This type of helpful fat is present in a variety of foods and oils. Research has consistently shown that eating foods that contain monounsaturated fat can improve your blood cholesterol level and decrease your risk of cardiovascular disease. These foods include:
- nuts (almonds, cashews, peanuts, pecans)
- vegetable oils (olive oil, canola oil, peanut oil)
- peanut butter and almond butter
Plant-based foods and oils are the primary source of this fat. Like monounsaturated fat, polyunsaturated fat can decrease your risk of heart disease by lowering blood cholesterol levels.
A certain type of this fat, called omega-3 fatty acids, have been shown to be particularly beneficial for your heart. Omega-3s not only appear to decrease the risk of coronary artery disease, but also may help lower blood pressure levels and guard against irregular heartbeats. The following types of fatty fish contain omega-3 fatty acids:
You can also find omega-3s in flaxseed, walnuts, and canola oil, although these contain a less active form of the fat than fish do.
In addition to omega-3 fatty acids, you can find polyunsaturated fat in the following foods, which contain omega-6 fatty acids:
- roasted soy beans and soy nut butter
- seeds (sunflower seeds, pumpkin seeds, sesame seeds)
- vegetable oils (corn oil, safflower oil, sesame oil, soybean oil, sunflower oil)
- soft margarine (liquid or tub)
Some margarines will contain trans fats if they are made with hydrogenated ingredients, so make sure to always choose non-hydrogenated versions. Labeling laws allow food companies to round down to zero and claim “no trans fats” or “zero grams of trans fats” despite still containing hydrogenated oils, so ignore the front-of-package marketing and always read the ingredient list.
Healthier fats are an important part of your diet, but it’s still crucial to moderate your consumption of them, because all fats are high in calories. Try replacing unhealthy fats with healthy fats when possible.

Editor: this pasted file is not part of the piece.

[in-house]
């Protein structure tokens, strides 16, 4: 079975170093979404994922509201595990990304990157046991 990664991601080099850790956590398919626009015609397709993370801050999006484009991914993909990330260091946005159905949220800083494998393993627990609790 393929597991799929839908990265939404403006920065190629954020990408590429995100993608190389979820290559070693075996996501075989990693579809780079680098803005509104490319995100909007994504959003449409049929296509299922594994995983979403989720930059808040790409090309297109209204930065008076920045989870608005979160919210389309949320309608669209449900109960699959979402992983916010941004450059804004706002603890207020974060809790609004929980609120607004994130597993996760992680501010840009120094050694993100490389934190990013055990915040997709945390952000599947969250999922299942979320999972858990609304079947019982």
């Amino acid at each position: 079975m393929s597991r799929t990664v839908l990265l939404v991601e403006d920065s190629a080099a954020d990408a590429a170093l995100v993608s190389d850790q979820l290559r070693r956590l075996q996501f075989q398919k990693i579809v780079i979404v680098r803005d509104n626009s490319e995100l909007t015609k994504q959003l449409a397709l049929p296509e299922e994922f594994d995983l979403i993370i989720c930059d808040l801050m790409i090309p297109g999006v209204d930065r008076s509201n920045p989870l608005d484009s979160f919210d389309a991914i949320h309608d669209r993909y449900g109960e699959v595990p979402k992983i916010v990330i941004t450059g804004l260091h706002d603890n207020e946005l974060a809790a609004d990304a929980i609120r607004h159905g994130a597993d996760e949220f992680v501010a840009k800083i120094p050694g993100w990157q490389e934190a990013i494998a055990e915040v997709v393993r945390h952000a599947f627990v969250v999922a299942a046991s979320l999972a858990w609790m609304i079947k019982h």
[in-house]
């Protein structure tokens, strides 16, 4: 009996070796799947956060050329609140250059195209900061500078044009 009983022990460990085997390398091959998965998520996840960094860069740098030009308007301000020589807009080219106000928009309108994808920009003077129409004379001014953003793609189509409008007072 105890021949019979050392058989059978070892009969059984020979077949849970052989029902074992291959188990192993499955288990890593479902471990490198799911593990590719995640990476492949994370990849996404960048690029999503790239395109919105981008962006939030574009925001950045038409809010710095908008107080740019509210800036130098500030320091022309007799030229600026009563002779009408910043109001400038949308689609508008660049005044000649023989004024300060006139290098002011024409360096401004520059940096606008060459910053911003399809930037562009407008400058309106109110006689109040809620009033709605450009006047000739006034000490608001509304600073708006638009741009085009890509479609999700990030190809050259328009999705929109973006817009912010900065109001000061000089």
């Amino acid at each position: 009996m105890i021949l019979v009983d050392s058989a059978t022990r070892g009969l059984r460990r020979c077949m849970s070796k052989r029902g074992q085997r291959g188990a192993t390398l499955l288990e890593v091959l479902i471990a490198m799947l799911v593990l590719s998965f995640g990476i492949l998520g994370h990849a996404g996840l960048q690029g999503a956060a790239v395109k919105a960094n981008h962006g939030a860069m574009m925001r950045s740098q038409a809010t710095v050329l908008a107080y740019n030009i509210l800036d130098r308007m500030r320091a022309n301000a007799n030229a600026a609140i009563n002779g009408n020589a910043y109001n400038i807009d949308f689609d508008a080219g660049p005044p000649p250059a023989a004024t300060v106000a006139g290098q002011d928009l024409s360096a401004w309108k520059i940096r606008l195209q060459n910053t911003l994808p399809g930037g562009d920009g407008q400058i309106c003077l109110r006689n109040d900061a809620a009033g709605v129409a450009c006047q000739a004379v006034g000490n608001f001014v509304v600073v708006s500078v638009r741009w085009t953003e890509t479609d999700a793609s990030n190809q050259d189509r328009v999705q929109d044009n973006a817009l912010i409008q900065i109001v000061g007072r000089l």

First, work on reducing foods in your diet that are high in saturated fat and trans fats. Then, make an effort to incorporate foods that contain monounsaturated and polyunsaturated fats. It’s a strategy that will help your heart and improve your quality of life.
Good Fats vs. Bad Fats
There are four major types of dietary fat found in food from plants and animals:
- Good: monounsaturated and polyunsaturated fats (including omega-3s)
- Bad: trans fats
- Open to debate: saturated fats
To label certain fats “good” and others “bad” can be a little simplistic. After all, it takes more than just the fat content of food to determine whether it’s healthy or unhealthy.
- How food is raised or grown, how it’s prepared, and any additives used can make a huge difference to whether something is healthy or unhealthy. While some fish is packed with healthy omega-3 fats, for example, deep frying it in refined vegetable oil can add unhealthy trans-fat, making it potentially harmful.
- There’s an ongoing debate in the nutrition worldabout the merits and dangers of saturated fat and no clear consensus on exactly where it falls on the spectrum of good fats to bad.
- While monounsaturated and polyunsaturated fats from whole foods are universally considered good fats, those from industrially manufactured oils are often considered dangerous.